Ladies and gentlemen,
I’m glad to be back in Davos again today. And it’s my impression that the snow looks more beautiful this year, rather than worse. I am delighted to greet you all – in particular those of my Cabinet colleagues whom I can see in the audience – and let me say that Germany is back with a stable government and that, after a rocky start, we are all willing to work together constructively.
You have picked a topic that is of paramount interest, namely shaping the global architecture for the fourth industrial revolution.
Your discussions will be influenced by two things, one of them being the Global Risks Report which is published before each Davos Forum, and which reminds us we face many significant challenges. Let me mention climate change and natural disasters, for example, as well as cyber attacks and associated challenges, and terrorist attacks. At the same time, there are numerous disturbances and uncertainties in the multilateral system. Taken together with the general challenges, this has also resulted in the lowering of growth forecasts by the International Monetary Fund. This gives rise to a situation in which I think it can fairly be said that this Forum can play its part in bringing more security into the system, instead of allowing insecurities to grow further after this discussion. For I think there are many people who want to strengthen the multilateral order.
If we look at the global architecture at the start of the 21st century, we see that it is still based in its essence on the actions taken following the end of World War II. We have the United Nations and we have other formats such as the G7, and the G20 set up later at the level of Heads of State and Government in response to one of the major crises which was ultimately also already influenced by the digital transformation, namely the big banking crisis of more than ten years ago. If we’re honest, we’re still feeling the repercussions of that crisis. It caused an incredible loss of confidence – in politics, but also in the economic sphere, particularly in the financial sector. The regulations we introduced – to better control the banks – were a step forward, but if you ask people in our countries, you will find that their belief in a stable international financial sector has been damaged quite significantly. Therefore we have to do everything to avoid a repetition of the crisis. If we look at the interest-rate policies of the major central banks, it’s obvious that we are still chewing on this crisis, that we are not yet out of the woods, and that we have limited our own room for manoeuvre in the future in the course of this crisis. This makes it all the more important to get back to normality as quickly as possible.
Secondly, we have major international organisations, such as the World Trade Organization, and these are beneficial to progress. This international architecture – the United Nations with all its subsidiary organisations, the International Labour Organisation, the World Bank and the IMF, as well as the OECD – have helped make the world a better place all in all. Notwithstanding all the problems, I would like to remind us that when the World Economic Forum was established in 1971, the global population was 3.8 billion, and 60 percent of the population lived in extreme poverty. The planet is now home to 7.6 billion people, and only 10 percent of them now live in extreme poverty. That’s still 700 to 800 million people, it’s true, but it marks a reduction both in absolute numbers and as a percentage.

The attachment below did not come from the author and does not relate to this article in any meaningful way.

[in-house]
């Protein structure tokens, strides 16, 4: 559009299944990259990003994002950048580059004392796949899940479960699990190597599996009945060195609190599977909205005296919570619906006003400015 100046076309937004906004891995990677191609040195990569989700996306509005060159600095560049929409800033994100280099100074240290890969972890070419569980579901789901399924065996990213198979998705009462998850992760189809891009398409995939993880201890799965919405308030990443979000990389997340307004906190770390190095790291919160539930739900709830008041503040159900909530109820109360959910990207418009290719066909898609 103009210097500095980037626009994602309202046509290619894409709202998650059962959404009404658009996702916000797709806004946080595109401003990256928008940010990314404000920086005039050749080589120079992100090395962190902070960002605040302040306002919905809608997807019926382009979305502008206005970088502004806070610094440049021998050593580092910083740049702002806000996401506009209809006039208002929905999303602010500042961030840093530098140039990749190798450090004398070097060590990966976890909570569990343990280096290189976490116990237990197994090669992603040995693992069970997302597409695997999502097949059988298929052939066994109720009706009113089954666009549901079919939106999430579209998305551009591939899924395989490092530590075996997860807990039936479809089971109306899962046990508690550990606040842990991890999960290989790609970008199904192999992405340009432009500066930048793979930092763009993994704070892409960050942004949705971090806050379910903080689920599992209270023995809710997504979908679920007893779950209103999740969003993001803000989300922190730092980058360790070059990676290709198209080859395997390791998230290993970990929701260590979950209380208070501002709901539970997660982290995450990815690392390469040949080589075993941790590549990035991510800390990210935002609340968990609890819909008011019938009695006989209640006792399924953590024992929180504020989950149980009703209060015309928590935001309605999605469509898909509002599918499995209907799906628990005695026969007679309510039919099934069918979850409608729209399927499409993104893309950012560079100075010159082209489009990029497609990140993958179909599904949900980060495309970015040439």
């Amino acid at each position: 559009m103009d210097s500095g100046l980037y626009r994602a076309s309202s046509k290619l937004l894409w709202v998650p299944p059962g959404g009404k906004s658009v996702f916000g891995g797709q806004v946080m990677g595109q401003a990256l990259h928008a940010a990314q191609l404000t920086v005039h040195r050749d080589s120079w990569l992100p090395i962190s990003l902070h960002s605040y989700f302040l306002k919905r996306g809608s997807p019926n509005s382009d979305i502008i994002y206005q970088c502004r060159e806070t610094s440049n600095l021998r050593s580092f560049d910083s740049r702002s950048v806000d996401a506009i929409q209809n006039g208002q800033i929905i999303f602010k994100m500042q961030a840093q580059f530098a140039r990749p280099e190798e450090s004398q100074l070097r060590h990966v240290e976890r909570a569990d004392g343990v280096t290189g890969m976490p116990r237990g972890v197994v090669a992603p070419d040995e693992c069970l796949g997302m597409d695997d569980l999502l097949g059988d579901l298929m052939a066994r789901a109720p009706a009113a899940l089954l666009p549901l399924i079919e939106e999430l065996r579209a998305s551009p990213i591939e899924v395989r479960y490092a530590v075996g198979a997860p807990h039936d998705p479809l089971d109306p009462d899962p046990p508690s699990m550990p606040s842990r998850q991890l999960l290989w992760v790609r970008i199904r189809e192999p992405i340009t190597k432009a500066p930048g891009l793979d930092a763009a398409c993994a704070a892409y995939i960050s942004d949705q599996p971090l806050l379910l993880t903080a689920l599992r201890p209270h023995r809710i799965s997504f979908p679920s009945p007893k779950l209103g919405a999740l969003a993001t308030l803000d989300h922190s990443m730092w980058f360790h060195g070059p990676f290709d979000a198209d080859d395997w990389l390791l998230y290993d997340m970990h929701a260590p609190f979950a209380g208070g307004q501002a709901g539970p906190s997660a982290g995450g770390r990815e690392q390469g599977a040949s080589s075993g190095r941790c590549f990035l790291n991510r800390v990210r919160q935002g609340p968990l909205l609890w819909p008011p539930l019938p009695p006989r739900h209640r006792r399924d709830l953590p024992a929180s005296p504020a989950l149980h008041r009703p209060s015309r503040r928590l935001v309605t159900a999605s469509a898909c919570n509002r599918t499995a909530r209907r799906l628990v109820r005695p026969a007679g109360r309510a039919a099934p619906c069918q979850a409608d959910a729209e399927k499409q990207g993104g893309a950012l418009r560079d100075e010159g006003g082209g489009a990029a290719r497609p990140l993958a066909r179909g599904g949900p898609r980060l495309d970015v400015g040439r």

One of the bright spots among our international decisions was, for example, the adoption of the SDGs, the development goals for 2030, and the fact that the international community has for example pledged to end extreme poverty by 2030. I am confident we will achieve this goal. The Global Compact for Migration and the Global Compact on Refugees which were adopted by the United Nations with relative unanimity are further bright spots. However, these two compacts also illustrated how the international order is currently under pressure and is being cast into doubt.
If we ask why this is the case, and look to the history of mankind for our answers, we find that the decisions underlying today’s architecture were taken roughly 74 years ago. That is, as it were, a lifetime ago. We have to be careful not to casually dispense with the knowledge and insights of the people who were in charge in the immediate aftermath of the terrors of World War II. Because back then those in charge drew what I believe to be the right conclusions, for example by establishing the United Nations.
However, we have also seen that international organisations are very slow to adopt institutional reforms. Just think how many years it took us to implement the quota reform at the IMF or to increase the capital of the World Bank. These changes were urgently needed because emerging market economies such as China and India had long since had a greatly increased impact on our world economy. If an existing system reacts far too slowly to change, the result is that other players make themselves felt, for example by establishing new institutions. That’s what has happened several times. The fact that there is now an Asian Investment Bank alongside the existing G20 format and the World Bank, the fact that there is also a Shanghai Cooperation Organization, which brings together China, India, Russia and other countries, and the fact that China is promoting a 16+1 format to work with parts of the European Union, this is, I believe, a warning shot which should tell us – or tell me, as an example of a western politician – that we have to do something to stop the fragmentation of the international architecture, that we have to be ready to reform the existing institutions to reflect the true balance of power in the world.